Encounters through the physics of blood, water, and light.

Toby Chanter’s Installation Practice Research

Encounters through the physics of blood, water, and light.

M a r c h  10th   1100 – 2000     /     M a r c h  11th   1000 – 1400

KARST  /  22 George Place  /  Plymouth  /  PL1 3NY

Blood is a vital organic material that has drawn both scientific interest and symbolic meaning for millennia.

Used in the classification, diagnosis, and treatment of disease, understanding blood and the pulse has been fundamental to the development of medical systems across the globe. From bloodletting to pulse diagnosis, from humorism to haematology, blood remains central to contemporary clinical practice. Expressive of both life and death and a point of physical touch in medical encounters, the blood and pulse share a complex social history.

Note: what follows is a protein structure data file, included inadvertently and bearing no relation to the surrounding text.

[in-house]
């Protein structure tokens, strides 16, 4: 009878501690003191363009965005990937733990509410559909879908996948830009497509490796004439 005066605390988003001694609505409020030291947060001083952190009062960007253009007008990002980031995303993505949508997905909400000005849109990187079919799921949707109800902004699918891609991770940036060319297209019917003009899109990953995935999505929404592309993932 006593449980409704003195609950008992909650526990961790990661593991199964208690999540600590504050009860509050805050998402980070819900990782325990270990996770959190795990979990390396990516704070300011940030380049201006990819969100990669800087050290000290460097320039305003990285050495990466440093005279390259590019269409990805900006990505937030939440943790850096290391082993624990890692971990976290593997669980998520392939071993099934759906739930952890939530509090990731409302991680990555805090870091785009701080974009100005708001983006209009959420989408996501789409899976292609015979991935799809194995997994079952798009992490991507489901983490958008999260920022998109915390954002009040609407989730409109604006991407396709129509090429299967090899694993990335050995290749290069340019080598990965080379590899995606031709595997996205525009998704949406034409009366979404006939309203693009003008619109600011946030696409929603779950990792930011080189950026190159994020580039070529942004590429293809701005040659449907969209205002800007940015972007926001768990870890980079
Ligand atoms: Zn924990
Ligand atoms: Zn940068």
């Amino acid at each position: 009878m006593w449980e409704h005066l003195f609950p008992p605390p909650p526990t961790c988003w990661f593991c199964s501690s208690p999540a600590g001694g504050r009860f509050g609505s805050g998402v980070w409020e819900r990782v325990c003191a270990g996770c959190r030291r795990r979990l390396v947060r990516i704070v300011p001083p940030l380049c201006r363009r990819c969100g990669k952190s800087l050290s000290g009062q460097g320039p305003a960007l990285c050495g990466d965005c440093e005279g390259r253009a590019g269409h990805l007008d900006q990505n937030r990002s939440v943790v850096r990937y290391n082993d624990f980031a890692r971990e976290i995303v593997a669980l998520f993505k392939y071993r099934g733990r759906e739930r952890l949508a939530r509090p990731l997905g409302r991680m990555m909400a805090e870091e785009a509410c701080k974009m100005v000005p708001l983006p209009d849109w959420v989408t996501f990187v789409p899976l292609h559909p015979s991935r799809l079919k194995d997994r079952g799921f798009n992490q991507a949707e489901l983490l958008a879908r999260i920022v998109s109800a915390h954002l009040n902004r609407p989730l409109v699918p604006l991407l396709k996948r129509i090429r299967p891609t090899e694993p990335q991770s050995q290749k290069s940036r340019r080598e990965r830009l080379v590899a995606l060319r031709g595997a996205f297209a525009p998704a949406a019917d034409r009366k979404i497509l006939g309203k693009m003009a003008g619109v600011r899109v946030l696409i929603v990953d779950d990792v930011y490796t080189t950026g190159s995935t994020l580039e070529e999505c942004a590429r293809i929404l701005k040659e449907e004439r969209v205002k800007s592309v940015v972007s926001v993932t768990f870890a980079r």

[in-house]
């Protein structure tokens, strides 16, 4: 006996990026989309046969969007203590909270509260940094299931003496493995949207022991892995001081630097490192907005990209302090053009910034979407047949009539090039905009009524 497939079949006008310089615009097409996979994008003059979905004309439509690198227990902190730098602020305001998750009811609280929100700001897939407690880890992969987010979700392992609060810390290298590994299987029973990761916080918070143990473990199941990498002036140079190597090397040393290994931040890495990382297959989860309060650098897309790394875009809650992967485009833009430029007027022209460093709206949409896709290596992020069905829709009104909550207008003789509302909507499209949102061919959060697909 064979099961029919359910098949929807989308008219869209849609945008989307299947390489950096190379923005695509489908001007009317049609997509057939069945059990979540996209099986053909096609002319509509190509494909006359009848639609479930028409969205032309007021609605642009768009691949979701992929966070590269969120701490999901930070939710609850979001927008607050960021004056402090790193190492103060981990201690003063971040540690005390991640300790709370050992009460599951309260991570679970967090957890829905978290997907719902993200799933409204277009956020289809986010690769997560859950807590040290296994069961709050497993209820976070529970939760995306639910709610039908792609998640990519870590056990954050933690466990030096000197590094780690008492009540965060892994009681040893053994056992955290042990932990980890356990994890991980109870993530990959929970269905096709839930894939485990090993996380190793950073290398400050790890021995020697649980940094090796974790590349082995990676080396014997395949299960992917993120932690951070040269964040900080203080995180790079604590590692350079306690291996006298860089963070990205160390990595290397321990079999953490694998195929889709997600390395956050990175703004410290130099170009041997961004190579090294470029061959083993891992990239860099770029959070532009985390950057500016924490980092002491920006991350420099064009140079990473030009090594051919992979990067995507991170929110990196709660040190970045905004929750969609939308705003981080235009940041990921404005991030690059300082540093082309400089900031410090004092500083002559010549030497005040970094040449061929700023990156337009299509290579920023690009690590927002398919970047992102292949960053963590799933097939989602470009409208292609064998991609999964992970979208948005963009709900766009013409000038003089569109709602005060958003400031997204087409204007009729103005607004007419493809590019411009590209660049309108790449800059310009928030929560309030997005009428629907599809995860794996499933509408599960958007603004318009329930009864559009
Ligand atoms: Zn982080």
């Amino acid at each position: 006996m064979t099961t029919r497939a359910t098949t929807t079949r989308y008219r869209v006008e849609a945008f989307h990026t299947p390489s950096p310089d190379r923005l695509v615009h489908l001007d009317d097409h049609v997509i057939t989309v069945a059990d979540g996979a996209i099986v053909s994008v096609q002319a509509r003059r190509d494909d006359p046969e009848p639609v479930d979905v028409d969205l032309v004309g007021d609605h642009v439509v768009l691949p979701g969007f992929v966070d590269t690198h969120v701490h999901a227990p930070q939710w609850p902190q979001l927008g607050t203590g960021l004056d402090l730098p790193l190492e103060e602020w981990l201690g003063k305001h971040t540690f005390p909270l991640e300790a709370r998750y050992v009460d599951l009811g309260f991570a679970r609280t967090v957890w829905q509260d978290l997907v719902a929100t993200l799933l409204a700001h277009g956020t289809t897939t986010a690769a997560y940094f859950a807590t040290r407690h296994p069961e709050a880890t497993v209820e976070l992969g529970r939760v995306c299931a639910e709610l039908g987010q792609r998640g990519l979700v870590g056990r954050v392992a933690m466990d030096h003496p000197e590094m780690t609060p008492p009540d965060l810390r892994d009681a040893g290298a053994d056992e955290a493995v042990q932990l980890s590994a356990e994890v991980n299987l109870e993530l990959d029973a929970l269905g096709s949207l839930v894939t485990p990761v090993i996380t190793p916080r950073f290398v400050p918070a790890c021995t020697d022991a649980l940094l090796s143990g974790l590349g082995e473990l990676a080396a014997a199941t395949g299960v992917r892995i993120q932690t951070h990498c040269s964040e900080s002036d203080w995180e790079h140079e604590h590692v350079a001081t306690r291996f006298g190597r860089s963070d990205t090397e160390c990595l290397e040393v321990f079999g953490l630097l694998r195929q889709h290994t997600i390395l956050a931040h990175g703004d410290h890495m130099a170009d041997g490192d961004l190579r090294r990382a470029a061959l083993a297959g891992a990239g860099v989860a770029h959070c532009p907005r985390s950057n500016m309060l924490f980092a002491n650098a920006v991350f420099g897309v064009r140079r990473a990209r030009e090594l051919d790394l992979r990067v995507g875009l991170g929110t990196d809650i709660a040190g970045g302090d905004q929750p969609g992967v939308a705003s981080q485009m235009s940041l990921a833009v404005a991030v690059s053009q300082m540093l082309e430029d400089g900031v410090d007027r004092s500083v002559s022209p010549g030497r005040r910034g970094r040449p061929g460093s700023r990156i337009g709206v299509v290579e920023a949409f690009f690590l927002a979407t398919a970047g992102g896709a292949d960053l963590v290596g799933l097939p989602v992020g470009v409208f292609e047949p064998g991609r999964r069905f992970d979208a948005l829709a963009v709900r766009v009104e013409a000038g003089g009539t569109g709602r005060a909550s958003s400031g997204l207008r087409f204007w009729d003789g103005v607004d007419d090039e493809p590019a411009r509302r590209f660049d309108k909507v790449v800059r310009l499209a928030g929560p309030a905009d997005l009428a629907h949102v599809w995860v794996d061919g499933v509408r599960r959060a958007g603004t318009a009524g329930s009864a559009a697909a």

Symbolising both honour and shame, blood is ritualised in rites of passage and marks the crossing of thresholds. Blood summons fear of infection and is used to articulate diverse cultural ideas of contamination and taboo. Blood points to contested discourses of power and resistance. Ideas of nationalism and boarder, kinship, gender, and race are bound up in cultural understandings of blood and the manifold cultivations of otherness.

This immersive and interactive installation mobilises blood and the pulse to explore the relational politics of encounter. Using wireless and wearable technology, participants real-time heart rate data excites the physics of light across a large body water. The visual effects of reflection and diffraction create a dynamic canvas while pointing to the wider philosophical influence of lens and light metaphors on knowledge and meaning.